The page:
Quote:
Anyway, I think the advantage of many megapixels for me in a house whose walls are already covered with 11x14, 16x20 and 20x24 prints from a variety of cameras that all seem "sharp", doesn’t really exist. I think that may be the case for many of us even as we suffer from pixel lust when a new camera is introduced. I’d love to hear what you think - especially if you disagree with me.
I`m still at 24mp. I have used 42mp sensors in the past. I find that these two are enough for me and my photography. However, we always think enough is enough in technology and then we are proven wrong. I don`t stress it. These cameras are all really great and people are making great photos with cameras from the 1800s and from 2019. It`s still the photographer and not the camera.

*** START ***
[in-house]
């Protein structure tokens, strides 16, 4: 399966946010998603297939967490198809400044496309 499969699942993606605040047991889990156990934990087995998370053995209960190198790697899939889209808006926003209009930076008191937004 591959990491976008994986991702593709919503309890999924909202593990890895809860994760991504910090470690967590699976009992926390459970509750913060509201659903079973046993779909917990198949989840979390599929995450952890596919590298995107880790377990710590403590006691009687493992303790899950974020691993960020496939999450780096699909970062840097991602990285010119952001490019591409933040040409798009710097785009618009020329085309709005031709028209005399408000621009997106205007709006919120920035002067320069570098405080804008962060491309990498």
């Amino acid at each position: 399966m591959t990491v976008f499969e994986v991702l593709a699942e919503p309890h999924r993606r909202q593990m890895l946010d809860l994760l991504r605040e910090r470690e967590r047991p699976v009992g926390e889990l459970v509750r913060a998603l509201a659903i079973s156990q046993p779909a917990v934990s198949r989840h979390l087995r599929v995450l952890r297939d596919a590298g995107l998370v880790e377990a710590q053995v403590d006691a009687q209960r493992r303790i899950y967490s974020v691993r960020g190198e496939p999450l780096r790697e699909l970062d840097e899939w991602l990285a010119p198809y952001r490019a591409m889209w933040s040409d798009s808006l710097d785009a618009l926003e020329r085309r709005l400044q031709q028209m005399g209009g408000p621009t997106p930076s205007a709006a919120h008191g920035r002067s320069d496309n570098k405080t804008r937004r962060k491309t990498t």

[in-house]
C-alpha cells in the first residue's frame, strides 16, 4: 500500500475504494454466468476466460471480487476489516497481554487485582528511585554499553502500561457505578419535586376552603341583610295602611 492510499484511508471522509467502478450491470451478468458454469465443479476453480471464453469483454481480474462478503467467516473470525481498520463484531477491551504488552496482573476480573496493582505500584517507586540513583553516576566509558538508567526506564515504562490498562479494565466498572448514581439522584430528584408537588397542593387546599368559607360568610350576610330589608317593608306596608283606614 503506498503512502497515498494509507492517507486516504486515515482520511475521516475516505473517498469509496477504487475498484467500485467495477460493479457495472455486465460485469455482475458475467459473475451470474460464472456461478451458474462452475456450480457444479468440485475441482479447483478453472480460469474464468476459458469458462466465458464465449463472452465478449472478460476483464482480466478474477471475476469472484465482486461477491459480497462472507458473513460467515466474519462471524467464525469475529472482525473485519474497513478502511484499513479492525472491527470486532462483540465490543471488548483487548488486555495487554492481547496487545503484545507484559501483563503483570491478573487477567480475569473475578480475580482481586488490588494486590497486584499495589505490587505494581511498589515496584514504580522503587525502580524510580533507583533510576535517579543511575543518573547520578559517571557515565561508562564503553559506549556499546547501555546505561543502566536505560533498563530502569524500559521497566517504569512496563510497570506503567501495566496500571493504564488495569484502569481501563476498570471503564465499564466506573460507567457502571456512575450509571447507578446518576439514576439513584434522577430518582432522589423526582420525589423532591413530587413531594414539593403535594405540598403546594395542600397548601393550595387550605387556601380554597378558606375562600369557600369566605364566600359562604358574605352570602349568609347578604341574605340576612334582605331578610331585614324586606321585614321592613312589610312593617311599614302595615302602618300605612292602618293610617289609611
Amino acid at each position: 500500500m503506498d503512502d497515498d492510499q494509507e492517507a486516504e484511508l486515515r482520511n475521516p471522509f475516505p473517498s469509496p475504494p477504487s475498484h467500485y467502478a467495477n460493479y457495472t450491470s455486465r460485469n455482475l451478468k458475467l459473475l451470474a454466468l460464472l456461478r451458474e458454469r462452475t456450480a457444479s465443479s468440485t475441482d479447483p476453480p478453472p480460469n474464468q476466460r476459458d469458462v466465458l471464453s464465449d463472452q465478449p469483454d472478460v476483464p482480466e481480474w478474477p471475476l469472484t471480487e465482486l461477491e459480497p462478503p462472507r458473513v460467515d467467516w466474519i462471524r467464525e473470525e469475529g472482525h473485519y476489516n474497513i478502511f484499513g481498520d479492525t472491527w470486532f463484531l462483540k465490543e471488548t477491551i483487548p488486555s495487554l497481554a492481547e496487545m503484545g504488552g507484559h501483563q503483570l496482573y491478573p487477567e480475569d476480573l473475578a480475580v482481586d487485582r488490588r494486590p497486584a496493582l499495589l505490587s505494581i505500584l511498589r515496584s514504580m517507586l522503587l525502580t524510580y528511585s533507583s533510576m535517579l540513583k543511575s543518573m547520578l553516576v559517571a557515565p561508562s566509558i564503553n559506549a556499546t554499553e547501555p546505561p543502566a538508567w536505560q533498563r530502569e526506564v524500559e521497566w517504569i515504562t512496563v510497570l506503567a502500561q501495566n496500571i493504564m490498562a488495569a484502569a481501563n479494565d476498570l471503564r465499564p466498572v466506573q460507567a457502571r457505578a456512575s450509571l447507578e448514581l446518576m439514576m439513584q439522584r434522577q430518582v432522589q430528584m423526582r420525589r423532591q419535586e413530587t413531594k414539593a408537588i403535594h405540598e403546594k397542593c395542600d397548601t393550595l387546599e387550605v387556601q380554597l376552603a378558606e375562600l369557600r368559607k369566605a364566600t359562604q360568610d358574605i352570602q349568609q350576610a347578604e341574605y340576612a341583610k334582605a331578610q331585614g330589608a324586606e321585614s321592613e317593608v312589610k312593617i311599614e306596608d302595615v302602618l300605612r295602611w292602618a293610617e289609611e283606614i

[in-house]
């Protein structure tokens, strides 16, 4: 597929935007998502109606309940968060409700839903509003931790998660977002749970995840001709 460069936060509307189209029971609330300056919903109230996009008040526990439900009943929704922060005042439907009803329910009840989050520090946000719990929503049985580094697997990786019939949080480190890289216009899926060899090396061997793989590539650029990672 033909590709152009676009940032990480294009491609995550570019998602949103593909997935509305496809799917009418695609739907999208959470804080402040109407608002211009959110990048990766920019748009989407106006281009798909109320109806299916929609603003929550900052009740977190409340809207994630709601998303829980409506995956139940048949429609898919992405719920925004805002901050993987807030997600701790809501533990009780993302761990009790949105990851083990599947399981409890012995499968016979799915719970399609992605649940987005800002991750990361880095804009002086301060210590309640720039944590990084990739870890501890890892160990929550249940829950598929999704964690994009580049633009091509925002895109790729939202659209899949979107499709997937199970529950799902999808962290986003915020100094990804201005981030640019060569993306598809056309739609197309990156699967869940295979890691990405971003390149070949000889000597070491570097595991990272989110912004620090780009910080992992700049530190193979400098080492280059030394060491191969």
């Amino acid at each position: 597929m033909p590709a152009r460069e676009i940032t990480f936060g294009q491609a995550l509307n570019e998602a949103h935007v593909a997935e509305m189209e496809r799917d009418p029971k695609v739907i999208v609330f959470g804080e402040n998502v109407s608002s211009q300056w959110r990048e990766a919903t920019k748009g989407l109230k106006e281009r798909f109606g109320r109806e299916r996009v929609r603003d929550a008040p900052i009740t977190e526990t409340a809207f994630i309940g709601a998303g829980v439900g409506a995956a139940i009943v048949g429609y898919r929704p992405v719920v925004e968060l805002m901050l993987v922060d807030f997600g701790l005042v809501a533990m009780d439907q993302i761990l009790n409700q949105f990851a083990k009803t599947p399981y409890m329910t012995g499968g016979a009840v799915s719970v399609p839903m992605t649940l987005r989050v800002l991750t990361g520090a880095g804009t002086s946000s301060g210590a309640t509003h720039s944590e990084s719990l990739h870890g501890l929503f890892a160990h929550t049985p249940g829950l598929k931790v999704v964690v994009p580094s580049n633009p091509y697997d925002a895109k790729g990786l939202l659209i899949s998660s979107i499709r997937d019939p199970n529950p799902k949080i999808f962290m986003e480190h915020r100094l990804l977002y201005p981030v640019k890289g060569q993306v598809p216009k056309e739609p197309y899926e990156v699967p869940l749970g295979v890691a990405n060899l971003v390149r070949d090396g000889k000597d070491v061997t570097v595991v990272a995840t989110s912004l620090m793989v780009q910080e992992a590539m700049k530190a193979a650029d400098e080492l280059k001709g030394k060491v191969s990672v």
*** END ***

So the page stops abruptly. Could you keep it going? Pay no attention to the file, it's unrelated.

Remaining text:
On a side note, in the past 10 years, I have had a bit of perspective. When I lived in NYC and most of my friends (and I) had the latest and greatest digital gear (and of course film gear but that`s different). Nobody used really old digital gear other than maybe an Epson or Leica digital rangefinder because they are cool. Now I live in Chile and some people are still using 10 year old digital DSLRs with kit lenses, but are really good photographers. They aren`t concerned with high ISO, fast lenses, big MPs, etc. They use what they have and adapt to it. They only have one camera too... kind of refreshing (even if it is not for me).
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Old 07-24-2019   #15
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Quote:
Originally Posted by peterm1 View Post